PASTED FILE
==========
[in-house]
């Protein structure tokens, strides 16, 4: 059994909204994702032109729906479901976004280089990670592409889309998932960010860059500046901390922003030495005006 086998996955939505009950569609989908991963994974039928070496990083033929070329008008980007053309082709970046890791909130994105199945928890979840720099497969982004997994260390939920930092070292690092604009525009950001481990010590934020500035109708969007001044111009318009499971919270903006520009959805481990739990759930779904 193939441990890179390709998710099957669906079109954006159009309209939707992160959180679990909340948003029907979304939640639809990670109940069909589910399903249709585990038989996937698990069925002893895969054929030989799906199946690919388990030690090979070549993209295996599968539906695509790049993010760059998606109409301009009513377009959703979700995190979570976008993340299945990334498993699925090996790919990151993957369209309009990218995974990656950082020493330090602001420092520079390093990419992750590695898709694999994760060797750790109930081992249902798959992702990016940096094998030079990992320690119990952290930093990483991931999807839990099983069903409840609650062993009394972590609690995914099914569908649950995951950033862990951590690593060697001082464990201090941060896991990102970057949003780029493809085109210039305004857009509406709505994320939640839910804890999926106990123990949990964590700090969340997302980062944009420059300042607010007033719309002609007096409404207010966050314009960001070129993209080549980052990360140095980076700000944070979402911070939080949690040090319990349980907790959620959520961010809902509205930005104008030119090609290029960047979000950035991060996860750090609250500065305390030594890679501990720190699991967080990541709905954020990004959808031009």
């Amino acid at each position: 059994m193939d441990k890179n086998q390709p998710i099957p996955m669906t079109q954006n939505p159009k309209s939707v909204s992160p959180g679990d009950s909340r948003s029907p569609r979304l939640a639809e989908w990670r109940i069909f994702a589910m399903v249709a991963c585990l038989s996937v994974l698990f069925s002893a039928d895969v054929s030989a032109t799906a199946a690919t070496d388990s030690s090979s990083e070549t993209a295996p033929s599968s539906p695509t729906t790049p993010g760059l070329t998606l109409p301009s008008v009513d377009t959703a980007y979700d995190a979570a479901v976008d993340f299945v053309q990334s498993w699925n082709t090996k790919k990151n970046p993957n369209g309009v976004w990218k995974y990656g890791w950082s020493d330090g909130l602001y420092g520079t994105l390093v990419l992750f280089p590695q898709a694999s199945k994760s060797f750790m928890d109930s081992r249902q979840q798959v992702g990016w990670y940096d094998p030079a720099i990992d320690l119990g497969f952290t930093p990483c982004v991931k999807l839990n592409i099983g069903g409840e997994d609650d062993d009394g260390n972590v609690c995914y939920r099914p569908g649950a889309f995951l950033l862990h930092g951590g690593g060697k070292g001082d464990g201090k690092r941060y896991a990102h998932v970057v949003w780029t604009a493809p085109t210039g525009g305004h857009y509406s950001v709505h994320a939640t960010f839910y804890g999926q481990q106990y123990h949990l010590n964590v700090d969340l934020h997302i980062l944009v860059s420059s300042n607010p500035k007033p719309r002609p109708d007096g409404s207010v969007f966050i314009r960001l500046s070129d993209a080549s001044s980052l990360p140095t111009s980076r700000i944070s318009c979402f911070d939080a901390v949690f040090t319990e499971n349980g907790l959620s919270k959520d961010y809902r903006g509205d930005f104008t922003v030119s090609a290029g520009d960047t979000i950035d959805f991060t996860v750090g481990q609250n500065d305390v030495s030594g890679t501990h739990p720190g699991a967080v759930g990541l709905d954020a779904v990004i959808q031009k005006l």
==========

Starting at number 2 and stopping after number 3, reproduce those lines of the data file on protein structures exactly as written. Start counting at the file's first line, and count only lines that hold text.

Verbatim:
């Protein structure tokens, strides 16, 4: 059994909204994702032109729906479901976004280089990670592409889309998932960010860059500046901390922003030495005006 086998996955939505009950569609989908991963994974039928070496990083033929070329008008980007053309082709970046890791909130994105199945928890979840720099497969982004997994260390939920930092070292690092604009525009950001481990010590934020500035109708969007001044111009318009499971919270903006520009959805481990739990759930779904 193939441990890179390709998710099957669906079109954006159009309209939707992160959180679990909340948003029907979304939640639809990670109940069909589910399903249709585990038989996937698990069925002893895969054929030989799906199946690919388990030690090979070549993209295996599968539906695509790049993010760059998606109409301009009513377009959703979700995190979570976008993340299945990334498993699925090996790919990151993957369209309009990218995974990656950082020493330090602001420092520079390093990419992750590695898709694999994760060797750790109930081992249902798959992702990016940096094998030079990992320690119990952290930093990483991931999807839990099983069903409840609650062993009394972590609690995914099914569908649950995951950033862990951590690593060697001082464990201090941060896991990102970057949003780029493809085109210039305004857009509406709505994320939640839910804890999926106990123990949990964590700090969340997302980062944009420059300042607010007033719309002609007096409404207010966050314009960001070129993209080549980052990360140095980076700000944070979402911070939080949690040090319990349980907790959620959520961010809902509205930005104008030119090609290029960047979000950035991060996860750090609250500065305390030594890679501990720190699991967080990541709905954020990004959808031009």
């Amino acid at each position: 059994m193939d441990k890179n086998q390709p998710i099957p996955m669906t079109q954006n939505p159009k309209s939707v909204s992160p959180g679990d009950s909340r948003s029907p569609r979304l939640a639809e989908w990670r109940i069909f994702a589910m399903v249709a991963c585990l038989s996937v994974l698990f069925s002893a039928d895969v054929s030989a032109t799906a199946a690919t070496d388990s030690s090979s990083e070549t993209a295996p033929s599968s539906p695509t729906t790049p993010g760059l070329t998606l109409p301009s008008v009513d377009t959703a980007y979700d995190a979570a479901v976008d993340f299945v053309q990334s498993w699925n082709t090996k790919k990151n970046p993957n369209g309009v976004w990218k995974y990656g890791w950082s020493d330090g909130l602001y420092g520079t994105l390093v990419l992750f280089p590695q898709a694999s199945k994760s060797f750790m928890d109930s081992r249902q979840q798959v992702g990016w990670y940096d094998p030079a720099i990992d320690l119990g497969f952290t930093p990483c982004v991931k999807l839990n592409i099983g069903g409840e997994d609650d062993d009394g260390n972590v609690c995914y939920r099914p569908g649950a889309f995951l950033l862990h930092g951590g690593g060697k070292g001082d464990g201090k690092r941060y896991a990102h998932v970057v949003w780029t604009a493809p085109t210039g525009g305004h857009y509406s950001v709505h994320a939640t960010f839910y804890g999926q481990q106990y123990h949990l010590n964590v700090d969340l934020h997302i980062l944009v860059s420059s300042n607010p500035k007033p719309r002609p109708d007096g409404s207010v969007f966050i314009r960001l500046s070129d993209a080549s001044s980052l990360p140095t111009s980076r700000i944070s318009c979402f911070d939080a901390v949690f040090t319990e499971n349980g907790l959620s919270k959520d961010y809902r903006g509205d930005f104008t922003v030119s090609a290029g520009d960047t979000i950035d959805f991060t996860v750090g481990q609250n500065d305390v030495s030594g890679t501990h739990p720190g699991a967080v759930g990541l709905d954020a779904v990004i959808q031009k005006l």